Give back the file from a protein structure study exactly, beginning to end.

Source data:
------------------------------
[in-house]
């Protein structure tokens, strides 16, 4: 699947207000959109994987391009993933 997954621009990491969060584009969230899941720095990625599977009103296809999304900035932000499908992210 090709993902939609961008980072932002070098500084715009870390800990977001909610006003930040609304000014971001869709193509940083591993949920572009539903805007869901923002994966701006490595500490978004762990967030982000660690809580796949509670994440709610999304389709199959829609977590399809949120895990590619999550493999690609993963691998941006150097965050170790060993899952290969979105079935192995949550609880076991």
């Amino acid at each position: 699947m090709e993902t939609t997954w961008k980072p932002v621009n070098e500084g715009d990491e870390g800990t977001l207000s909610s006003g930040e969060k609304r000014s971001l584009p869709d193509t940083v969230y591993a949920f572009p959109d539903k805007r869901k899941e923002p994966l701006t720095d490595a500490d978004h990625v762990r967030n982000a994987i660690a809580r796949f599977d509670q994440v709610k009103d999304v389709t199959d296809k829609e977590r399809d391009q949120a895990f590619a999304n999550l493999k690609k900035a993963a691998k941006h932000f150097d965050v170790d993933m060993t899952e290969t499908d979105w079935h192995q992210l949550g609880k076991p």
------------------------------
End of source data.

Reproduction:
[in-house]
């Protein structure tokens, strides 16, 4: 699947207000959109994987391009993933 997954621009990491969060584009969230899941720095990625599977009103296809999304900035932000499908992210 090709993902939609961008980072932002070098500084715009870390800990977001909610006003930040609304000014971001869709193509940083591993949920572009539903805007869901923002994966701006490595500490978004762990967030982000660690809580796949509670994440709610999304389709199959829609977590399809949120895990590619999550493999690609993963691998941006150097965050170790060993899952290969979105079935192995949550609880076991």
């Amino acid at each position: 699947m090709e993902t939609t997954w961008k980072p932002v621009n070098e500084g715009d990491e870390g800990t977001l207000s909610s006003g930040e969060k609304r000014s971001l584009p869709d193509t940083v969230y591993a949920f572009p959109d539903k805007r869901k899941e923002p994966l701006t720095d490595a500490d978004h990625v762990r967030n982000a994987i660690a809580r796949f599977d509670q994440v709610k009103d999304v389709t199959d296809k829609e977590r399809d391009q949120a895990f590619a999304n999550l493999k690609k900035a993963a691998k941006h932000f150097d965050v170790d993933m060993t899952e290969t499908d979105w079935h192995q992210l949550g609880k076991p």